Will My Deadbeat Roommate Trash My Credit?

A terrible roommate can make your life unhappy in a lot of ways. But let’s say you have a financially irresponsible roommate who never pays their bills. Do their bad habits affect you … other than constantly having to chase down the rent?

Credit.com lays down the facts. Credit bureaus track you every financial move based on what you do–not on what other members of your household do. Married couples’ credit info is comingled only if they have any joint credit accounts.

Your roomie’s slackerdom isn’t supposed to affect you. Unless you co-signed something or applied for credit together, comingled credit information is an error, and if you find it, you should request that it be removed.

Or you’ve moved in with an identity thief…which is a whole other set of problems.

Can Your Roommate Ruin Your Credit? [Credit.com]


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  1. jrs45 says:

    The trouble is, many, if not mos leases are cosigned. (I’m surprised this was left out from the summary.)

    In that case, your deadbeat roommate certainly can affect your credit.

  2. Nigerian prince looking for business partner says:

    Outside of leases (which there is no getting around), I think most people are smart enough to not cosign anything with a roommate. I think it gets a lot trickier when living with a significant other — Things get cosigned, joint checking accounts are setup for paying bills, etc. When relationships go south, vindictive behavior is much more common than two roommates parting ways.

    I know a few people who have had their credit and ChexSystems reports trashed because of it.

    • Cor Aquilonis says:

      My sister’s credit got trashed when the ex thought it would be way awesome to let their home (his due to the divorce settlement, but he never refi’d, in contempt of the decree) go into foreclosure.

      He is a monstrous d-bag.

      • RecordStoreToughGuy_RidesTheWarpOfSpaceIntoTheWombOfNight says:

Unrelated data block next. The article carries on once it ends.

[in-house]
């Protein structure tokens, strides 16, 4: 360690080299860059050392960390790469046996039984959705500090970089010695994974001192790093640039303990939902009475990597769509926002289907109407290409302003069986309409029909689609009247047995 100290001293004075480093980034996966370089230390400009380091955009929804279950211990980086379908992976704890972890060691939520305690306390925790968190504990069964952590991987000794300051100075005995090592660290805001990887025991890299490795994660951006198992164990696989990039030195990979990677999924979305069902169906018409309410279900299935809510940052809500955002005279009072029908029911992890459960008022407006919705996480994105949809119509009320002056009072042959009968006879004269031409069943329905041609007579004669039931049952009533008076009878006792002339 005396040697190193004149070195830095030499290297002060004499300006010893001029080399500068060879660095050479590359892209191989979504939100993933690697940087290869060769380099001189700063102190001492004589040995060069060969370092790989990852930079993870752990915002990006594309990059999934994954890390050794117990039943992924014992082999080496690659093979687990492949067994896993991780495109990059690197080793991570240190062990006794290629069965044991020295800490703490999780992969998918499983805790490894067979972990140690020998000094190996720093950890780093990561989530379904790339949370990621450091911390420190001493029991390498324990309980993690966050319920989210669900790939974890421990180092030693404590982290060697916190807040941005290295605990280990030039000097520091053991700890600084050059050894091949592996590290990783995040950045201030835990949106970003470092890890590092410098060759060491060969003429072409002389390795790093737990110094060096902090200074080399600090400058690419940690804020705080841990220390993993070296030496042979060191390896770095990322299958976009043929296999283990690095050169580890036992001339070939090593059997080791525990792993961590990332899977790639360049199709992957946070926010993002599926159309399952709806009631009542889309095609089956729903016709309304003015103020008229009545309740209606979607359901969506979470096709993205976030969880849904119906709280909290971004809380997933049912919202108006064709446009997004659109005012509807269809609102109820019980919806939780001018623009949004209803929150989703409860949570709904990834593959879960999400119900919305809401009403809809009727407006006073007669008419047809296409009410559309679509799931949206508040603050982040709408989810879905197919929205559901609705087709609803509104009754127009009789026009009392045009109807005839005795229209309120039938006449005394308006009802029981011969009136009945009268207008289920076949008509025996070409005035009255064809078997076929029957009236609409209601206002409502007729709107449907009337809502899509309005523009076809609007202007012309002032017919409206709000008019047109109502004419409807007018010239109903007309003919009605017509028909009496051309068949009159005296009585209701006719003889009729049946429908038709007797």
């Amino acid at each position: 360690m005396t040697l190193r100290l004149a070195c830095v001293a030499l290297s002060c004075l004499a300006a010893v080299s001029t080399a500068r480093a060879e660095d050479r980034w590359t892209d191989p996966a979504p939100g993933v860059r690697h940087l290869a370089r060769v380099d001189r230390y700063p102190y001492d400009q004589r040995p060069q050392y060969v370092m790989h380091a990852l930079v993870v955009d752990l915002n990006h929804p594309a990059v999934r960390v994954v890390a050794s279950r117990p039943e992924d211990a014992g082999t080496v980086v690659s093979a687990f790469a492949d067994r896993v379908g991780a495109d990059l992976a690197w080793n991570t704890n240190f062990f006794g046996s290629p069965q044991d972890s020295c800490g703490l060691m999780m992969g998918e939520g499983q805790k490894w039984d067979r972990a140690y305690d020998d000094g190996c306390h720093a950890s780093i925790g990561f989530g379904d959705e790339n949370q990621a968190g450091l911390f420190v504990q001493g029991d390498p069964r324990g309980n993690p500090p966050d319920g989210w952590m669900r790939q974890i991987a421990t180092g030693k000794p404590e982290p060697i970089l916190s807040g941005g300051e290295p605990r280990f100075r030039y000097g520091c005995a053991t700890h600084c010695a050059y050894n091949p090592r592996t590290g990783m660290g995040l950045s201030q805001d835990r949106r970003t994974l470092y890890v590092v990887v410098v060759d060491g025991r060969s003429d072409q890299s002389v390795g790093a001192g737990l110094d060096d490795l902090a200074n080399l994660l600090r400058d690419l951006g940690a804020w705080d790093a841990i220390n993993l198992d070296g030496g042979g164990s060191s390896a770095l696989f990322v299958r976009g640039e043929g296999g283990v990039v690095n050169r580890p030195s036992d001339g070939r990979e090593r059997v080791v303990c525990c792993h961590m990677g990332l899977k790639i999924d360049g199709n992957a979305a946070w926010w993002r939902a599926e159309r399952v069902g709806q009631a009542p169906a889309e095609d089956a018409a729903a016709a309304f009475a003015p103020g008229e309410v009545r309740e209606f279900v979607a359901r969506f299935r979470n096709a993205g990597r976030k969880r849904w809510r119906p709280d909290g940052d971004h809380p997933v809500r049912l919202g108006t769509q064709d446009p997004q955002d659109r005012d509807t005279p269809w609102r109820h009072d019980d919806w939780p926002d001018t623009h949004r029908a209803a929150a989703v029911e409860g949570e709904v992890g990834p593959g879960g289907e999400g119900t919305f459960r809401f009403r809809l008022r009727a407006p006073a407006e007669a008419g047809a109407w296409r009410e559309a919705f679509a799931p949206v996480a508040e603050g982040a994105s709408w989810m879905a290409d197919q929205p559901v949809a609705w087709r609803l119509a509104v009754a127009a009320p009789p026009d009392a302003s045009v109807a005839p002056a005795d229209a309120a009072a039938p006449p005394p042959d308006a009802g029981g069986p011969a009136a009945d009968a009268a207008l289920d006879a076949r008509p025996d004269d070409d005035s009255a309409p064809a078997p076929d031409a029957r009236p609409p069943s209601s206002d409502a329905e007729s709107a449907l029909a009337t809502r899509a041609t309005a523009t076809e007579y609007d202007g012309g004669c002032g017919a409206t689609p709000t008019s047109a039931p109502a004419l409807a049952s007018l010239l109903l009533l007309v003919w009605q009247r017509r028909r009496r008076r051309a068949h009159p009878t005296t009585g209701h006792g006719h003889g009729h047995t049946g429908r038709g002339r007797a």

That sound like the kind of thing she could easily fight, though.

  3. bhr says:

    I had a friend who had to go to court to get an ex roommate to repay missed rent after she (the friend) moved out. The roommate got “revenge” by renewing the lease (leaving my friend on the hook, initially, for an extra year) and changing the name on things like the cable and electric (all she needed was mail in my friends name at the address). Messed her credit up for a while till she got it all sorted out.

    • Difdi says:

      Should have pursued criminal charges too, that’s credit fraud.

      Screwing with credit as revenge is trumped by going to jail for that revenge.

  4. Liam Kinkaid says:

    “Credit bureaus track you every financial move based on what you do‚Äînot on what other members of your household do.”

    Credit bureaus are supposed to base things on what you do. Whether they do or not is another story. My credit history got “co-mingled” with someone else with the same name, living in Florida. Of course, he has stellar credit, so I’m not complaining about those records on my credit history.

    And, while this doesn’t/shouldn’t affect my score, I have a previous address on my record that I’ve never lived at. However, an ex roommate (with whom I never shared any accounts – I only lived at the same address) lived at the address with someone with the same first name as me.

    So, in a perfect world, your roomie’s credit/actions won’t affect yours. In the real world, credit bureaus are extremely quick to err and glacially slow to correct.